As well, 84 per cent of health providers reported improvements in clients’ wellbeing, and 42 per cent reported a decrease in the number of repeat visits from these clients.  There was a stronger sense of integration across clinical care, interprofessional teams, social support and community.

At Brimbank in Melbourne, IPC Health is running a pilot where early results are showing in pre- and post-survey data an increase in client wellbeing, connection and ability to deal with problems.

It is important we take a coordinated approach to measuring both qualitative and quantitative outcomes so different models can be compared, and we can identify best practice. 

While there are some key elements to social prescribing – the presence of a link worker position, systems to collect data and map local services and connections with health providers – each model will also be different and needs to cater to the needs of the local community, including specific population groups. Regionally designed models work best and it is likely each social prescribing program will look a bit different.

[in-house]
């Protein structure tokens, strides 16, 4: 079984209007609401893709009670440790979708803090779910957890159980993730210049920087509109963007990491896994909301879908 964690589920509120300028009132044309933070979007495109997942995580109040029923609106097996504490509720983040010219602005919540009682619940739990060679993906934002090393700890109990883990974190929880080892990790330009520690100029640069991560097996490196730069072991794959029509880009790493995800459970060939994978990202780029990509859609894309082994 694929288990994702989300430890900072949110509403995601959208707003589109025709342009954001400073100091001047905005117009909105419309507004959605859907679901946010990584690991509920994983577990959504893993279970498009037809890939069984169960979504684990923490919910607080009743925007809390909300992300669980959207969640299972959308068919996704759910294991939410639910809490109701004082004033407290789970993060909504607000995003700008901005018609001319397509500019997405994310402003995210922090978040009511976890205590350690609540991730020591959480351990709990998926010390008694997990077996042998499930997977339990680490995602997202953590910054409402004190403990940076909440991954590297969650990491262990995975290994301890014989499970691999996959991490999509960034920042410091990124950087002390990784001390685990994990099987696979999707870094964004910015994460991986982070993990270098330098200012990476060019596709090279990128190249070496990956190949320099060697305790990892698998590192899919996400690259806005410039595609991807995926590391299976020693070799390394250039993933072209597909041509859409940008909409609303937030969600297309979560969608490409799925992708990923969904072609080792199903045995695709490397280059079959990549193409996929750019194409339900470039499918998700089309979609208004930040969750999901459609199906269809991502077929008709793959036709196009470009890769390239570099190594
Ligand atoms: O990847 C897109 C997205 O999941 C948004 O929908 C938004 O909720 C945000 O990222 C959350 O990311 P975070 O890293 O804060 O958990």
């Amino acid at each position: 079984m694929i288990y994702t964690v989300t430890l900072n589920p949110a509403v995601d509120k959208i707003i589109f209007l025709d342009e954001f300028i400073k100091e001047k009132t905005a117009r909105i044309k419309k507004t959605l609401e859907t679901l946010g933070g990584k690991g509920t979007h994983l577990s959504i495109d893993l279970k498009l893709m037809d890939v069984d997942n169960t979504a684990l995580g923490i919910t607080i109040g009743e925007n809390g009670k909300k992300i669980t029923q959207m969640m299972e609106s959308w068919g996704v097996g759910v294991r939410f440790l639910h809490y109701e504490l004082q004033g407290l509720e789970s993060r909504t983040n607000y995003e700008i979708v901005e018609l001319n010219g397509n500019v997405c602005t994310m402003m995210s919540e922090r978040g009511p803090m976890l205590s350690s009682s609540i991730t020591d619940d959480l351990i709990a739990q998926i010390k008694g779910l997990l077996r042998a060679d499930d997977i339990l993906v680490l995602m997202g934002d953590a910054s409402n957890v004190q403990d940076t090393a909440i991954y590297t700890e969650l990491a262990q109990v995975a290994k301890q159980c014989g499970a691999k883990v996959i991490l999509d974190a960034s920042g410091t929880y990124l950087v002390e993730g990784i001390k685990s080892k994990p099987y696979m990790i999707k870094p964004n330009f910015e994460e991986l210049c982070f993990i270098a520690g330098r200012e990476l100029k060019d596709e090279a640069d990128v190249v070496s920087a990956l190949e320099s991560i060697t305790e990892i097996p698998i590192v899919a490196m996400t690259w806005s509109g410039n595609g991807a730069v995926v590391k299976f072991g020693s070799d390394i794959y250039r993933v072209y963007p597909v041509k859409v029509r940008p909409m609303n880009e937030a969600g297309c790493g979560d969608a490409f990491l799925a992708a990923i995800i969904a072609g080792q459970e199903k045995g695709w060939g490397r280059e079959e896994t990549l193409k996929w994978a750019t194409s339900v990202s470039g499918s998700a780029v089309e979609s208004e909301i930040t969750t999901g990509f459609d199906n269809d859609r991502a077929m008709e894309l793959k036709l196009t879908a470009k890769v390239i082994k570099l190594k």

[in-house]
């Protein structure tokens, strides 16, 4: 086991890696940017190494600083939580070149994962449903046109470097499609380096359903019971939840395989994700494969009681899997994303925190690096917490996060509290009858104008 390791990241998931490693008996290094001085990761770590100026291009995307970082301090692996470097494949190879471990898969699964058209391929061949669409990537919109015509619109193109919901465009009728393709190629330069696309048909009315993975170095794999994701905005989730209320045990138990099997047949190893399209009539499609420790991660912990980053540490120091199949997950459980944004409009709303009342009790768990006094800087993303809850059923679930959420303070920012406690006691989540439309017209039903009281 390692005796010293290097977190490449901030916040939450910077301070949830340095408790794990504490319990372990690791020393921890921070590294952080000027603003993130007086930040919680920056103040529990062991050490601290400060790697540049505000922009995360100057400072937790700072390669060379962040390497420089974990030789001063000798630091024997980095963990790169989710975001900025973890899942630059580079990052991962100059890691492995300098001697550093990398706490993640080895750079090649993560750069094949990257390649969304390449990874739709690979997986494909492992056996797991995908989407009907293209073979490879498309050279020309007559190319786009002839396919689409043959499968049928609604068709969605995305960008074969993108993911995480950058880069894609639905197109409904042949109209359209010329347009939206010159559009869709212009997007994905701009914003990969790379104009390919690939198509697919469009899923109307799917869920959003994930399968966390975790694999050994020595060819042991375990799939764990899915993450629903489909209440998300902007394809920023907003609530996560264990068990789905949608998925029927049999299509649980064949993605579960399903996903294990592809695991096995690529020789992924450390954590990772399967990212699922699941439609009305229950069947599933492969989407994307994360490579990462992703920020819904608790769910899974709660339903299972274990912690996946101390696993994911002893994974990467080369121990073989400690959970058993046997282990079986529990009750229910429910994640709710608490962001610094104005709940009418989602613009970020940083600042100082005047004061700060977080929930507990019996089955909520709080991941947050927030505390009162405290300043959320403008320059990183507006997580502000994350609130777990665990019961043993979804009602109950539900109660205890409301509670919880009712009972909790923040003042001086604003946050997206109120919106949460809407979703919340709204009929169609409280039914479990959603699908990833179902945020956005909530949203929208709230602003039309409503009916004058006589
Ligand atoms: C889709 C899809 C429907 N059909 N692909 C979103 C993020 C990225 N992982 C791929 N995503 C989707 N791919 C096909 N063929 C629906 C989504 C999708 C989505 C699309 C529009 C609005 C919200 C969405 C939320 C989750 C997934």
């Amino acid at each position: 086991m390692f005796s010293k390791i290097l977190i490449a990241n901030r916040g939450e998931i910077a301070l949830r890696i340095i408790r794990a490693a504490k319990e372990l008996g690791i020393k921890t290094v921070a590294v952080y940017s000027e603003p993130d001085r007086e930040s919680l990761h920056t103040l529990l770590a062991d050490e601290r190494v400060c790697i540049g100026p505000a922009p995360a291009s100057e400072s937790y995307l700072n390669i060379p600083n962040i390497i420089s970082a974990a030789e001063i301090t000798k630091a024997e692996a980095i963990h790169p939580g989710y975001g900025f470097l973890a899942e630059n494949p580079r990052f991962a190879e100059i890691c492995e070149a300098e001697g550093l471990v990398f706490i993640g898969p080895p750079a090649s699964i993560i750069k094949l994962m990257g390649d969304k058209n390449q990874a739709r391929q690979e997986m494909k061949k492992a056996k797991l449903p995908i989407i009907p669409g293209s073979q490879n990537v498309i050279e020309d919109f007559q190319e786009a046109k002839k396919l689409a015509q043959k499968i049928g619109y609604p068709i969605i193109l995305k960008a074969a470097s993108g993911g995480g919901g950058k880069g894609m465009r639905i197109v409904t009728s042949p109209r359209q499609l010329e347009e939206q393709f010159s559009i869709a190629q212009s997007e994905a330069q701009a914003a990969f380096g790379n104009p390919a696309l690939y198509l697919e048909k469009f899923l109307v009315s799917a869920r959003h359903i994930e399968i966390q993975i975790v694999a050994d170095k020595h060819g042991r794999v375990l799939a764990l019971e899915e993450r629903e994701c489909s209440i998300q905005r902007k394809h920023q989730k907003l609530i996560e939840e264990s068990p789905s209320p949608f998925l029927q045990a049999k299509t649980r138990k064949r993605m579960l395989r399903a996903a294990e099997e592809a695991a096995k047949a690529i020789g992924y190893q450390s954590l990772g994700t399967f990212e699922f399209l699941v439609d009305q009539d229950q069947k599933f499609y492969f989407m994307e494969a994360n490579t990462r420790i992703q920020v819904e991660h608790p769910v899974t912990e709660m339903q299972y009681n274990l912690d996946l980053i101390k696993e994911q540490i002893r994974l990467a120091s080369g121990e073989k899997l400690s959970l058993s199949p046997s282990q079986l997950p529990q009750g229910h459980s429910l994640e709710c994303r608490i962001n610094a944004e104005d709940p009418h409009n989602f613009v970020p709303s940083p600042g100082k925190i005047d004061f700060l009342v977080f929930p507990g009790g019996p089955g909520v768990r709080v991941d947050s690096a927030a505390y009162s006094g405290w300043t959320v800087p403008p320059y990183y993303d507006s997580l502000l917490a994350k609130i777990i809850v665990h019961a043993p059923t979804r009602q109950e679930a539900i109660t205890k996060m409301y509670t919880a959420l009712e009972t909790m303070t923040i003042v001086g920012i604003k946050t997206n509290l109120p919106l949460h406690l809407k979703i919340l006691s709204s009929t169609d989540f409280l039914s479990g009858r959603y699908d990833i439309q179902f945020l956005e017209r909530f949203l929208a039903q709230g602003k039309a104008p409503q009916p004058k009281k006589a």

Social prescribing can and should include a wide range of stakeholders, including GPs, allied health professionals, peer workers and many others. 

A national social prescribing scheme will enhance primary and mental health care, be job creating and provide a positive response to the ‘COVID normal’.    

Social prescribing is an idea whose time has come.

Leanne Wells is CEO of the Consumers Health Forum

Leanne Beagley is CEO of Mental Health Australia

Professor Mark Morgan is Chair of RACGP’s Expert Committee on Quality Care


About the author

Mark Metherell

Mark Metherell joined the Consumers Health Forum of Australia as Communications Manager in February 2013. Previously he was the Canberra based health correspondent for the Sydney Morning Herald, a position he held since 1999. He was also medical reporter for the Age in the 1980s. In a newspaper career spanning 40 years, he has held a variety of other posts including news editor and defence and foreign affairs correspondent. He retired from his position as Communications Director with CHF on 1 March 2022.